Indeed, I’d like to learn more about Zürich’s long history, which dates at least 2,200 years back before Roman times to early Celtic settlements; indeed, the modern name Zürich derives from the Roman Turicum, which is apparently “a derivation from a given name, possibly Gaulish personal name Tūros…” [Wikipedia]. It was later settled by a Germanic tribe, and its own form of that language still dominates the region.
I frequently found myself thinking about this depth of history as I wandered through the pastures of the Swiss hills. This landscape has been engineered by humans for centuries, indeed, for millennia, and the land is still worked by hand in many corners of steep terrain. The land and the people co-evolved here, in this crossroads of the European continent.
[Of course, there is also a long human history in my home turf along the Connecticut River in New Hampshire, though for many reasons (including many very unfortunate reasons) there are few tangible signs remaining of those early civilizations. I hope to learn more about those peoples and cultures as well.]
So, as I (literally) sit in transition between Switzerland and New Hampshire, let me ponder the things I like (and dislike) about Switzerland.
Likes: – the train system: convenient, efficient, and nationally integrated with buses, trams, gondolas, and more; – the SwissCard, an RFID card that integrates with all those transportation systems; – Halbtax and GA discount cards, making the rail system affordable; – gondolas and funicular trains that provide quick access to the high country (and give the option of hiking up and riding down, or vice versa); – the pastoral landscape, with free public access for walking across most terrain; – the mountain landscape, with their snow-capped peaks and dramatic glaciers; – mountain huts and restaurants; – the standardized and integrated national trail system, including detailed signs and markings that often begin right at the bahnhof or bus stop; – SwissTopo, the national map system that is so detailed that it maps every trail, every structure, even the smallest barn; – contactless payment: Apple Pay works almost everywhere, and very few places require cash (indeed, due to corona many places are refusing cash); – cheese, in more varieties than one can imagine (American “swiss cheese” is not just a misnomer but an embarrassment); – chocolate: it’s easy to understand why Switzerland is the country that eats more chocolate per capita than any other; – food quality: in general, the quality of meats and produce are vastly better than my US experience; – cities with clean streets, well-repaired infrastructure, efficient transport, and pedestrian-friendly design; – an organized society, where things pretty much work well and people pretty much follow the rules; – a multilingual society – especially in Zürich, where 40% of residents are non-Swiss; – a strong education system that provides everyone a solid foundation, and a meaningful track for those who wish to learn a trade rather than going to university; – social services that provide for the health and welfare of everyone; – safety and security: I felt safe everywhere, and was astonished to see few people worry about theft (it is not uncommon to see things left exposed); – train beers :-), the freedom to buy a beer in a station kiosk and drink it on the platform or on the train.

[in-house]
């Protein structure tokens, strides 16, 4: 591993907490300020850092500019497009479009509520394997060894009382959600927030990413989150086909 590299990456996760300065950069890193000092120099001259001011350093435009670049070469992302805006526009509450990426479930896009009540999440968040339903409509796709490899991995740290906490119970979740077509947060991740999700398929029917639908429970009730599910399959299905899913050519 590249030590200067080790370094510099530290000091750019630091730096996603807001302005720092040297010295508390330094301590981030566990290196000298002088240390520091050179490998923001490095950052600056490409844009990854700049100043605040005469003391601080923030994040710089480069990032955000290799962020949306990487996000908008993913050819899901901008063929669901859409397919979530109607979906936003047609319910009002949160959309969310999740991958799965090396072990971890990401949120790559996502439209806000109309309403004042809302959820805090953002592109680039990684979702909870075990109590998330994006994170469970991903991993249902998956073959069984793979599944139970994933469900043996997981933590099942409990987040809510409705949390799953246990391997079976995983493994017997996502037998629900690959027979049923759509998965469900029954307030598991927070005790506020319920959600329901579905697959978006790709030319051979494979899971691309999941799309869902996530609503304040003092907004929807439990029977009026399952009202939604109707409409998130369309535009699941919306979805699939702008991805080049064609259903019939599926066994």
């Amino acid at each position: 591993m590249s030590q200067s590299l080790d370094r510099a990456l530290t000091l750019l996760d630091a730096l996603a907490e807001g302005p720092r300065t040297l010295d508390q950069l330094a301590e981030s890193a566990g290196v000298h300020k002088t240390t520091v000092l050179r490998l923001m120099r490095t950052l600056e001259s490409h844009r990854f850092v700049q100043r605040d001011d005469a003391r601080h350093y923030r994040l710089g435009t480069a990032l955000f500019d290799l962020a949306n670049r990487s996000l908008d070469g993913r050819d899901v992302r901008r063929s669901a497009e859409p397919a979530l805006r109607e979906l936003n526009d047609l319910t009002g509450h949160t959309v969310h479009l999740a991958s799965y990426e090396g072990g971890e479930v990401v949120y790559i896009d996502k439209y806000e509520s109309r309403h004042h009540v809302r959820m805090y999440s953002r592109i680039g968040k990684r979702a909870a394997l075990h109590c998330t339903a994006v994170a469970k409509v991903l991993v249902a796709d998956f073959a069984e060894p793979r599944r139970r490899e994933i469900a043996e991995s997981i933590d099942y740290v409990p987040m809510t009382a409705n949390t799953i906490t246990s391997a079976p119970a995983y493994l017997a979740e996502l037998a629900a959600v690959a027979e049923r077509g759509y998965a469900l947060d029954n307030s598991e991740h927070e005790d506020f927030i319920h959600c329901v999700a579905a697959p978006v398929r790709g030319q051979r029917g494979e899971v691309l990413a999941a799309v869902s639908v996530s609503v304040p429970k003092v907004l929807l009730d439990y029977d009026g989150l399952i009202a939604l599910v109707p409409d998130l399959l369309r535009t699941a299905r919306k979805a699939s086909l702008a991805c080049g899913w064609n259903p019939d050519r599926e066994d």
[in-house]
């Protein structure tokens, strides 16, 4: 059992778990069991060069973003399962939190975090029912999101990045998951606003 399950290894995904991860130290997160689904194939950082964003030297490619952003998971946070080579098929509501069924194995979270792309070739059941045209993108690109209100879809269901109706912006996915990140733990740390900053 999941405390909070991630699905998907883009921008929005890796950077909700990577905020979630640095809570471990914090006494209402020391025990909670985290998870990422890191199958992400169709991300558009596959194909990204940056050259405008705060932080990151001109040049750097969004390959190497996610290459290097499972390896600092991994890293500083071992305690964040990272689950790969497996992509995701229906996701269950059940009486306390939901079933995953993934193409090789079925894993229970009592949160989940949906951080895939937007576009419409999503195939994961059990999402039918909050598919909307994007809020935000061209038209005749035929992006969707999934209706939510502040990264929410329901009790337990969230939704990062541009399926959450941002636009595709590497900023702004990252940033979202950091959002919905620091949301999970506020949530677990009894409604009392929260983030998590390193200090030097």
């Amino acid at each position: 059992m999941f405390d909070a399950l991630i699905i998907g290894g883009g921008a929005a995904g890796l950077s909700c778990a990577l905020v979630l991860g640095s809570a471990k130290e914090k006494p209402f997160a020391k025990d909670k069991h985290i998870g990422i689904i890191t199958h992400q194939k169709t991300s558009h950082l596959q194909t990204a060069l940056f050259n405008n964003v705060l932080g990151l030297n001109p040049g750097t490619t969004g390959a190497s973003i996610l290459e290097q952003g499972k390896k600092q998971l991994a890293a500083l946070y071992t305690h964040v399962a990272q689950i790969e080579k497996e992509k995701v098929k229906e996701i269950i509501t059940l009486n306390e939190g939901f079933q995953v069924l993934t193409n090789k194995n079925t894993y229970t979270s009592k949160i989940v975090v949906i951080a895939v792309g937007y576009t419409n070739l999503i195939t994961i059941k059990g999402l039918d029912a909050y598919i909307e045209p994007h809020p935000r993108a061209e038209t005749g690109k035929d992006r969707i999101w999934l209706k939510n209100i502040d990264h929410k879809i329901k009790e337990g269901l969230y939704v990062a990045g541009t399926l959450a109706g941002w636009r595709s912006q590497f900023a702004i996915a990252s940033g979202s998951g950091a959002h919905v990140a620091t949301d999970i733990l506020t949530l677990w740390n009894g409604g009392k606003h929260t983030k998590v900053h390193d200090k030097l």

Dislikes: – cigarette smoke: it is hard to avoid when out in public, on the streets, or in an outdoor café; – graffiti: perhaps this is an issue in every urban city, but I found the pervasive graffiti to be an unfortunate eyesore; – a complex tax system that ensnares even temporary residents with no Swiss income (like us!); – a Euro-centric culture, with few people of color; even coming from New Hampshire I was struck by Switzerland’s limited diversity.
Anyway, those are a few of my initial thoughts. I’m sure I will find myself missing things about Zürich and Switzerland – or finding differences more noticeable, once I return to life in New Hampshire. For now, let me emphasize that I am really impressed by Switzerland, and really loved living there.
I have posted to this blog every day for several months. I’ve enjoyed the opportunity – and challenge – of sharing something interesting every day. Once home, however, I will return to less-frequent posts. Schönen Tag!